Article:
Career Threshold Moments or Change On Your Own Terms

A career threshold event can be defined as the point at which a stimulus results in such intense pain that it forces someone to act and explore other career options. Examples of such threshold events are being made redundant, having a serious illness, failure to be promoted, discovering how underpaid one is relative to the market. getting zero-ed out of a bonus, receiving a disappointing performance report or review, or perhaps other negative experiences, such as being bullied.

All of these ‘threshold events’ have in common a sense of something serious happening to you and the abruptness of this realisation. Indeed, the realisation is so abrupt and profound that deciding to change one’s circumstances is almost unavoidable. In some instances, such as being made redundant or a contract not being renewed, you may not even have that choice.

There is also, perhaps, a more sneaky cousin of the ‘abrupt threshold event’, where the changes are slow and marginal, but no less dangerous, and where the creeping realisation that you will need to make a career change can only be denied for so long. This sneaky type of threshold event might be an awareness that things have changed, or there are rumours, guesses, hints and calculations that maybe all is not well.

The threshold event itself is the cold moment of acknowledgement that change is inevitable.

This can be a tricky subject when I meet potential coaching clients and I ask the question: “What would have to happen for you to decide that it is time to act?” This is difficult because I am gently forcing an issue that may have been brushed aside. However, as a career coach, it is important to bring these issues to light.

So, what can professionals do when faced with a career threshold event?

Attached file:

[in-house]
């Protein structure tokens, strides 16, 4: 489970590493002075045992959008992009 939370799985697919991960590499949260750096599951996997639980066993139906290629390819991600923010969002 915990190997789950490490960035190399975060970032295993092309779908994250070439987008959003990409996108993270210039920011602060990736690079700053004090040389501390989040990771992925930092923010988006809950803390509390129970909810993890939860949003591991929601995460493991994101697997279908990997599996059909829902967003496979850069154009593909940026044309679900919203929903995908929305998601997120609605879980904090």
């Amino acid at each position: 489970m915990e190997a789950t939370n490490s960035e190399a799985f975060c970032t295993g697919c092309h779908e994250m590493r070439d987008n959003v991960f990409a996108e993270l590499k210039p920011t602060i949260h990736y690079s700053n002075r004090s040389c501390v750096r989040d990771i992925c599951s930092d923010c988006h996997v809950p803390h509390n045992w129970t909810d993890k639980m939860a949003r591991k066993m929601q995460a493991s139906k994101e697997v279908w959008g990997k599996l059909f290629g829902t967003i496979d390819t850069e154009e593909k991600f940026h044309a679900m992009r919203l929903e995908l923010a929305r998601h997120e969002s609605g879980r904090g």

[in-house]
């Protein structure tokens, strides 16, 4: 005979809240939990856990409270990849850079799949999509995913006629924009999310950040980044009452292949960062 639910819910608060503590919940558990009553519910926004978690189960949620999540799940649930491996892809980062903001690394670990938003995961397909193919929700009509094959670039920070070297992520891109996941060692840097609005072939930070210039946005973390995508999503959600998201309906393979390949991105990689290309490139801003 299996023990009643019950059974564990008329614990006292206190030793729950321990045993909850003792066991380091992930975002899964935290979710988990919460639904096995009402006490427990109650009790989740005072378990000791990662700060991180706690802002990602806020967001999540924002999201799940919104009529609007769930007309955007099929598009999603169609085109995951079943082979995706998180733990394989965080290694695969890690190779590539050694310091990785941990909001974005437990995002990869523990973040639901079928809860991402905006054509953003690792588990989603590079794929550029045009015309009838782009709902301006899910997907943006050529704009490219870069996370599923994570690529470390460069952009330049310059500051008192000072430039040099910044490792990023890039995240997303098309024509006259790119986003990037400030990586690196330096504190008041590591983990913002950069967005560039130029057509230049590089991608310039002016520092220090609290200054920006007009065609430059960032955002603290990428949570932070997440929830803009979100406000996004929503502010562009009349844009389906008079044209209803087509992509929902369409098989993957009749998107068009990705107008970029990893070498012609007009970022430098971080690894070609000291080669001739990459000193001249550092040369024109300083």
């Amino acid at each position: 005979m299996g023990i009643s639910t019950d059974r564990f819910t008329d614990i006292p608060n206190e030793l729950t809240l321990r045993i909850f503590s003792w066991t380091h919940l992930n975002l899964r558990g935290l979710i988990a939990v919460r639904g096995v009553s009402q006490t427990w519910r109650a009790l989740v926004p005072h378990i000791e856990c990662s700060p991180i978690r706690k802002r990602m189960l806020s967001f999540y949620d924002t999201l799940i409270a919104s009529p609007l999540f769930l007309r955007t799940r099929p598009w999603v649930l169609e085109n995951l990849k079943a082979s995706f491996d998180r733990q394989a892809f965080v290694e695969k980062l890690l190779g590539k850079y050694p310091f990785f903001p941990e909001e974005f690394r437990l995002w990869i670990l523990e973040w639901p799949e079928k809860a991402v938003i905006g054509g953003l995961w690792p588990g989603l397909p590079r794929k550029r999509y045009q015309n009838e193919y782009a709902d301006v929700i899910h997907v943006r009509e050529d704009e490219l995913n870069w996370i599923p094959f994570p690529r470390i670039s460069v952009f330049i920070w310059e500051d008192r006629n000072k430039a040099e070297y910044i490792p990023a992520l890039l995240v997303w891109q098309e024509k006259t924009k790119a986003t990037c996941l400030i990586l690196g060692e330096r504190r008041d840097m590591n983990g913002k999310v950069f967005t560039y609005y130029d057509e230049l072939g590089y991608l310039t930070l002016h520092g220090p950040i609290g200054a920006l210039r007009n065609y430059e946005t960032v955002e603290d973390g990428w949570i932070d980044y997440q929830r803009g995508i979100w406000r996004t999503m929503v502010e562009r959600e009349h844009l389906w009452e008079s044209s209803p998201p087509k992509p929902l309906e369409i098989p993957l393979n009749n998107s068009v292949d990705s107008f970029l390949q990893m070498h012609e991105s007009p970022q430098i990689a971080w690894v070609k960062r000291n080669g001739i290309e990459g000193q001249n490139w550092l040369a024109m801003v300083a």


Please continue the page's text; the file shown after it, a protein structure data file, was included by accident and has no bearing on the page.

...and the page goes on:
• Have a mental or - better yet - a written list of red warning flags that let you know that a threshold event may be on the way. When some of those warning events happen, you can bring forward your preparations. In addition, the mere fact that you are awake and alert to the situation will lessen the negative impact on your psychology.

  • However, this is not to say that you should become paranoid and be jumping at shadows - however, you should take note of the changes that you observe and not get caught unawares.

  • One signal may be changes in management behaviour - out-of-character niceness and pleasantries might be a warning sign.

  • Make sure you watch your industry and your firm’s business model for developments resulting from changes in technology, industry regulations and geopolitics.

  • Watch the internal politics of your organisation from the sidelines and see how it might impact you.

  • Have a plan B. What are you immediate actions should you be made redundant? How much cash have you saved up as a reserve?

  • Always be expanding your professional network and be building the amount of value that you contribute to others. When you need it, you will really need it, so always be building and investing, principally by helping others.

Has this article made you review your own career situation? Is there a career threshold event on the horizon for you?

If so, get in touch for a free conversation: